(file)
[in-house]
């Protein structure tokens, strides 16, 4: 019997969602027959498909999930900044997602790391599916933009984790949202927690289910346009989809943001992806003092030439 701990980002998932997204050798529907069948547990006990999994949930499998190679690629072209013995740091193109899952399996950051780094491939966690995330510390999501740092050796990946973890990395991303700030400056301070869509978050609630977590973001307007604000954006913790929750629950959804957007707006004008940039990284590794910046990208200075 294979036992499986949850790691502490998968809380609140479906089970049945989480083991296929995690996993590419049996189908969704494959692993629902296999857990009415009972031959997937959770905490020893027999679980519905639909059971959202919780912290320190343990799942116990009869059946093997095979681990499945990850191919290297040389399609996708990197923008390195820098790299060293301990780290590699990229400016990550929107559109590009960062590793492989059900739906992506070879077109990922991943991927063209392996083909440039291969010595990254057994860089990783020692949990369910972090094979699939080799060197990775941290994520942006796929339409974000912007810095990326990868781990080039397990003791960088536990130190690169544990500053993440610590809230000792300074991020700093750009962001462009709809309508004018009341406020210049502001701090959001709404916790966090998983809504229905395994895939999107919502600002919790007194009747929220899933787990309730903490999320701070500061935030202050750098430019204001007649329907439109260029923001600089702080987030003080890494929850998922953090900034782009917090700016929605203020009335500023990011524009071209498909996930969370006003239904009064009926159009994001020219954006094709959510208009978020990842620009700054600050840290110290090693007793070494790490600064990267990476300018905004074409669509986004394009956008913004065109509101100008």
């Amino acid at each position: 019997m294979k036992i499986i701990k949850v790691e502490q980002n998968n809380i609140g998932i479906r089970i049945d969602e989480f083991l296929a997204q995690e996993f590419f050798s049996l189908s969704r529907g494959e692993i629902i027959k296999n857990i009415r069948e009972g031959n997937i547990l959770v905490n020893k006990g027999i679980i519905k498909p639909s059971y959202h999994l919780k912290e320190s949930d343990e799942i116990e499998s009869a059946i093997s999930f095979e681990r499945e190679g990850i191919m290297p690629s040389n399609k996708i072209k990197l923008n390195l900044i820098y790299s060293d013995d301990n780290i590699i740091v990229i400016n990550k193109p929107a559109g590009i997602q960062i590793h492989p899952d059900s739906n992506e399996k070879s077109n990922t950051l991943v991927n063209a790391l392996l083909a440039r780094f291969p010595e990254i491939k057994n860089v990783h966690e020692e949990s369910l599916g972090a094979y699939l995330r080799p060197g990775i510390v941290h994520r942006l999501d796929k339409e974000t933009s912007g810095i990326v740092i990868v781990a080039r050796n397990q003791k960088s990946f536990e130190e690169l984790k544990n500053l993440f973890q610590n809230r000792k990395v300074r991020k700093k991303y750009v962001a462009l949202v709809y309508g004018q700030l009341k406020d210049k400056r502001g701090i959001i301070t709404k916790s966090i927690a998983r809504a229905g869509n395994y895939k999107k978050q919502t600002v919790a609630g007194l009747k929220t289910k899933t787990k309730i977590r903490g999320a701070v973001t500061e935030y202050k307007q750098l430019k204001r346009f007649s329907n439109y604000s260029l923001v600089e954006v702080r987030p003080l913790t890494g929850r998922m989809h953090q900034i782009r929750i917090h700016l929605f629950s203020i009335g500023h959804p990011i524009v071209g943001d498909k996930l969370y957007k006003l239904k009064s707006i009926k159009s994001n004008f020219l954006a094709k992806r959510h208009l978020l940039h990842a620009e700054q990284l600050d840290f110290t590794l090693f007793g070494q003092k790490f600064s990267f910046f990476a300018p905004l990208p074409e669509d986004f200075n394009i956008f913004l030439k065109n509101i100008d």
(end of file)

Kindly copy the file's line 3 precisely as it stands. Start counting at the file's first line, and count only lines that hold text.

């Amino acid at each position: 019997m294979k036992i499986i701990k949850v790691e502490q980002n998968n809380i609140g998932i479906r089970i049945d969602e989480f083991l296929a997204q995690e996993f590419f050798s049996l189908s969704r529907g494959e692993i629902i027959k296999n857990i009415r069948e009972g031959n997937i547990l959770v905490n020893k006990g027999i679980i519905k498909p639909s059971y959202h999994l919780k912290e320190s949930d343990e799942i116990e499998s009869a059946i093997s999930f095979e681990r499945e190679g990850i191919m290297p690629s040389n399609k996708i072209k990197l923008n390195l900044i820098y790299s060293d013995d301990n780290i590699i740091v990229i400016n990550k193109p929107a559109g590009i997602q960062i590793h492989p899952d059900s739906n992506e399996k070879s077109n990922t950051l991943v991927n063209a790391l392996l083909a440039r780094f291969p010595e990254i491939k057994n860089v990783h966690e020692e949990s369910l599916g972090a094979y699939l995330r080799p060197g990775i510390v941290h994520r942006l999501d796929k339409e974000t933009s912007g810095i990326v740092i990868v781990a080039r050796n397990q003791k960088s990946f536990e130190e690169l984790k544990n500053l993440f973890q610590n809230r000792k990395v300074r991020k700093k991303y750009v962001a462009l949202v709809y309508g004018q700030l009341k406020d210049k400056r502001g701090i959001i301070t709404k916790s966090i927690a998983r809504a229905g869509n395994y895939k999107k978050q919502t600002v919790a609630g007194l009747k929220t289910k899933t787990k309730i977590r903490g999320a701070v973001t500061e935030y202050k307007q750098l430019k204001r346009f007649s329907n439109y604000s260029l923001v600089e954006v702080r987030p003080l913790t890494g929850r998922m989809h953090q900034i782009r929750i917090h700016l929605f629950s203020i009335g500023h959804p990011i524009v071209g943001d498909k996930l969370y957007k006003l239904k009064s707006i009926k159009s994001n004008f020219l954006a094709k992806r959510h208009l978020l940039h990842a620009e700054q990284l600050d840290f110290t590794l090693f007793g070494q003092k790490f600064s990267f910046f990476a300018p905004l990208p074409e669509d986004f200075n394009i956008f913004l030439k065109n509101i100008d």